God’s sovereignty is in full view in this psalm, as David and the citizens of Zion yearn to praise Him. Those who inhabit Zion (God’s kingdom, His people) set their hearts upon praising God. David cites two reasons his opening refrain for us to praise God. These reasons compel us to honor and extol His greatness, while keeping our pledge to serve Him. (1) God hears our prayers. He alone is the God who is near, who hears and answers the prayers of His children (1 Pet. 3:12; 1 Jno. 5:14-15). Although sinners mount up against God’s people, “by awesome deeds of righteousness” God will answer us and deliver us from evil (Psa. 65:5) (2) God forgives our sins. God provides atonement for our sins through the blood of His Son, Jesus Christ (Rom. 5:10). These are among the reasons Christians yearn to worship God. God hears us and God saves us! Lift up your voices, inhabitants of Zion! Our God reigns!
5 And when you pray, you shall not be like the hypocrites. For they love to pray standing in the synagogues and on the corners of the streets, that they may be seen by men. Assuredly, I say to you, they have their reward. 6 But you, when you pray, go into your room, and when you have shut your door, pray to your Father who is in the secret place; and your Father who sees in secret will reward you openly. (Matthew 6:5–6, NKJV)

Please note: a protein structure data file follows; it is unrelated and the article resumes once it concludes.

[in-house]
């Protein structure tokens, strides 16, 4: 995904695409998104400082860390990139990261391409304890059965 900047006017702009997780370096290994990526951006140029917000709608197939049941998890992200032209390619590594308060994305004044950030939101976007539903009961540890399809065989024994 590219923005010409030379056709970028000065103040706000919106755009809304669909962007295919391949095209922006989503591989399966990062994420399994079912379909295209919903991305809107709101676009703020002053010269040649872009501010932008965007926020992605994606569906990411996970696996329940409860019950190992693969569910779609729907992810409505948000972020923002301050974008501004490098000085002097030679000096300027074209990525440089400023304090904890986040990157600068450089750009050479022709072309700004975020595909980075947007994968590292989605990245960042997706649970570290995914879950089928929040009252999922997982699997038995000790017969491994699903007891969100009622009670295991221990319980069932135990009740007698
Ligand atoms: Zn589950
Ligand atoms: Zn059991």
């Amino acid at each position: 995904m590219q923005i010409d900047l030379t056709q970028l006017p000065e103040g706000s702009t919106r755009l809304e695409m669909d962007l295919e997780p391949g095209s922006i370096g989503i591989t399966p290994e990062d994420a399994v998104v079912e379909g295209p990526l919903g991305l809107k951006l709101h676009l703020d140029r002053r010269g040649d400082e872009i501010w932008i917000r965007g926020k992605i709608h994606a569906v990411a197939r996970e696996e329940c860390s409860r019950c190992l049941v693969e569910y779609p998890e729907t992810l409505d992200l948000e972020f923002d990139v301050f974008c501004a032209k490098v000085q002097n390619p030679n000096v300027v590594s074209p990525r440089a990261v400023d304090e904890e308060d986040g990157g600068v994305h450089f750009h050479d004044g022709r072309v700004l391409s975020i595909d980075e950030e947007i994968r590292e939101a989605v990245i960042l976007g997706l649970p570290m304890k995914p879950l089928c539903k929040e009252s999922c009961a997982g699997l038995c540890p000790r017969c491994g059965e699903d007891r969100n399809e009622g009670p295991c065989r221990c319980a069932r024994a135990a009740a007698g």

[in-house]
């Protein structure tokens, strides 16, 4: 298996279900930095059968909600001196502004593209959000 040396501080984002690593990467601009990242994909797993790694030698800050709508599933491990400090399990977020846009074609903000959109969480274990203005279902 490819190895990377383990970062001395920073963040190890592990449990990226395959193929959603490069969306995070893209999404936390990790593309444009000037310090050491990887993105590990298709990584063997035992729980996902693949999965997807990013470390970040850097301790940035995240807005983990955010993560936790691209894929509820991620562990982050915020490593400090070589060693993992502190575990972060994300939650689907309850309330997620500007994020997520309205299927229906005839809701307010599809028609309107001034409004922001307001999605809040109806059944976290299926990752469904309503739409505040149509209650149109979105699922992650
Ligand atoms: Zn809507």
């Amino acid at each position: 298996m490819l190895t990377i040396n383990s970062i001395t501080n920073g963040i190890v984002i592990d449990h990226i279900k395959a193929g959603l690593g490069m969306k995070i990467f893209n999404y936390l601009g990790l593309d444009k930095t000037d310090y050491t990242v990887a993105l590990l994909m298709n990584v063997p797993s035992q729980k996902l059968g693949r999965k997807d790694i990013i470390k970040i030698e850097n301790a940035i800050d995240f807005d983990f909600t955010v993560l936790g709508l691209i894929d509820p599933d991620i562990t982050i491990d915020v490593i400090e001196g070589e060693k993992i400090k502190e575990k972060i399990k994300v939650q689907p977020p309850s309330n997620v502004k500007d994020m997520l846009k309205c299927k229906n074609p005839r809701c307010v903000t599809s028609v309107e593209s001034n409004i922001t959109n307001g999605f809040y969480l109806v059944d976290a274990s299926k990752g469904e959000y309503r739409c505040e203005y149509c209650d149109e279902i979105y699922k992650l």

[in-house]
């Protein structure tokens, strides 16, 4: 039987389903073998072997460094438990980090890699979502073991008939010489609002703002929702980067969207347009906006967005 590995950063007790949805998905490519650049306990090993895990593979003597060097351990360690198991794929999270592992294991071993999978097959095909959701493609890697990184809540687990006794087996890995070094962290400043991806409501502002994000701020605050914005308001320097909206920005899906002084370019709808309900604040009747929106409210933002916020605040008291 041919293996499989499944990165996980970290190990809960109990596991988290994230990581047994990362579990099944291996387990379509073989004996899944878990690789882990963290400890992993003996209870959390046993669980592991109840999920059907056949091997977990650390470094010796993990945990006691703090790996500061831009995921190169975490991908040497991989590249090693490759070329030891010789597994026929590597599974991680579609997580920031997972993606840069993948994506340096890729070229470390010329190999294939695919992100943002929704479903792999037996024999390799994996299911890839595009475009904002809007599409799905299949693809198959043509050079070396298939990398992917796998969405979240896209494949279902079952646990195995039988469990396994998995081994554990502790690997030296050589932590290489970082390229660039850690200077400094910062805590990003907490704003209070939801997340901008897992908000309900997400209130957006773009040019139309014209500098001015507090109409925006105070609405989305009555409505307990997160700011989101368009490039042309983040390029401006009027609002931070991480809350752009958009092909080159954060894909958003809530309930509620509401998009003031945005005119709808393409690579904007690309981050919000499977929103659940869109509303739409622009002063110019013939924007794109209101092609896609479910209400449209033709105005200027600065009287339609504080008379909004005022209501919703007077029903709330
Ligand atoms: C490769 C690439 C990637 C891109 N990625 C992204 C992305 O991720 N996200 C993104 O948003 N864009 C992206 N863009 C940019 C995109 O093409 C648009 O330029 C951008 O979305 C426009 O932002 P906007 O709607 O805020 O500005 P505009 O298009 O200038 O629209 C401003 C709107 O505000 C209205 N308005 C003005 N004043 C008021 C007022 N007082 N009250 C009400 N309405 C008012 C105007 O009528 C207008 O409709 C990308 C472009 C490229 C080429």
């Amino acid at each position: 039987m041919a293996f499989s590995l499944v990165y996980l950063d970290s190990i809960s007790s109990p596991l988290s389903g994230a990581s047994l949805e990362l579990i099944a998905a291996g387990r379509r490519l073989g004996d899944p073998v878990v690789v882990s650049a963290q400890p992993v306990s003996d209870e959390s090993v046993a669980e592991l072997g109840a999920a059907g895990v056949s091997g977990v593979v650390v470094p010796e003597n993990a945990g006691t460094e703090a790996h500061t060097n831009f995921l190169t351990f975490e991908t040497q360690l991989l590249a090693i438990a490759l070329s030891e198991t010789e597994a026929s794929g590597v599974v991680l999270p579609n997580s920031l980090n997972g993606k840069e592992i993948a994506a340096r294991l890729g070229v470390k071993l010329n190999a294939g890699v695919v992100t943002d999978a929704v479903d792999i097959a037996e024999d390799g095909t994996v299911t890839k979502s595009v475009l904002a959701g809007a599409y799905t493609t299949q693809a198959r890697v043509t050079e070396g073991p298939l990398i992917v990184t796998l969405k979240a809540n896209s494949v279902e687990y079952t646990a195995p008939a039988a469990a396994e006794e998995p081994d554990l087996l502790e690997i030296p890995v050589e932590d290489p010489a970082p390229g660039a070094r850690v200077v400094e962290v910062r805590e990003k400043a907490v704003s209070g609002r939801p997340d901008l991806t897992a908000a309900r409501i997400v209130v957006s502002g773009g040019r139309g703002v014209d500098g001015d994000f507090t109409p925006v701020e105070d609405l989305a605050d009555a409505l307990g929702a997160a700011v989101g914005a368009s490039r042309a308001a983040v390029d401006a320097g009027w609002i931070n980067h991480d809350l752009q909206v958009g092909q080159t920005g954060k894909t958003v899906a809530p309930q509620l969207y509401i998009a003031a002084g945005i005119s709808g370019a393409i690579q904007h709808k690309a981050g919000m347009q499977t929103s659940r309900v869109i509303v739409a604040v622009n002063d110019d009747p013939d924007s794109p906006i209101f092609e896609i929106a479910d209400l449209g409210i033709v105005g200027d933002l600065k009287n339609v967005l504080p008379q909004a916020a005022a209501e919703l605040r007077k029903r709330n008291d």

Why do you pray? What is the driving motive behind your prayers? God, who knows the human heart, knows the insincere motives of prayer. Prayer is not a public display of a Christian’s devotion to God. We are warned not to pray desiring that people praise us for our piety. Hypocrites pretend to pray out of devout dependency upon God, but their motive is to be seen by others. Faithful Christians do not pray for the accolades of others, but so that the Father will hear and help them. They do not make sure everyone knows all about how and when they pray to God; they are content to communicate privately and earnestly with the Father. God promises to hear and answer these prayers. If we pray to be praised by others, men will answer our prayers with their praises. But, God will not answer us, for we have elevated ourselves above Him and trusted in ourselves instead of trusting Him.
4 Enter into His gates with thanksgiving, and into His courts with praise. Be thankful to Him, and bless His name. 5 For the Lord is good; His mercy is everlasting, and His truth endures to all generations. (Psalm 100:4–5, NKJV)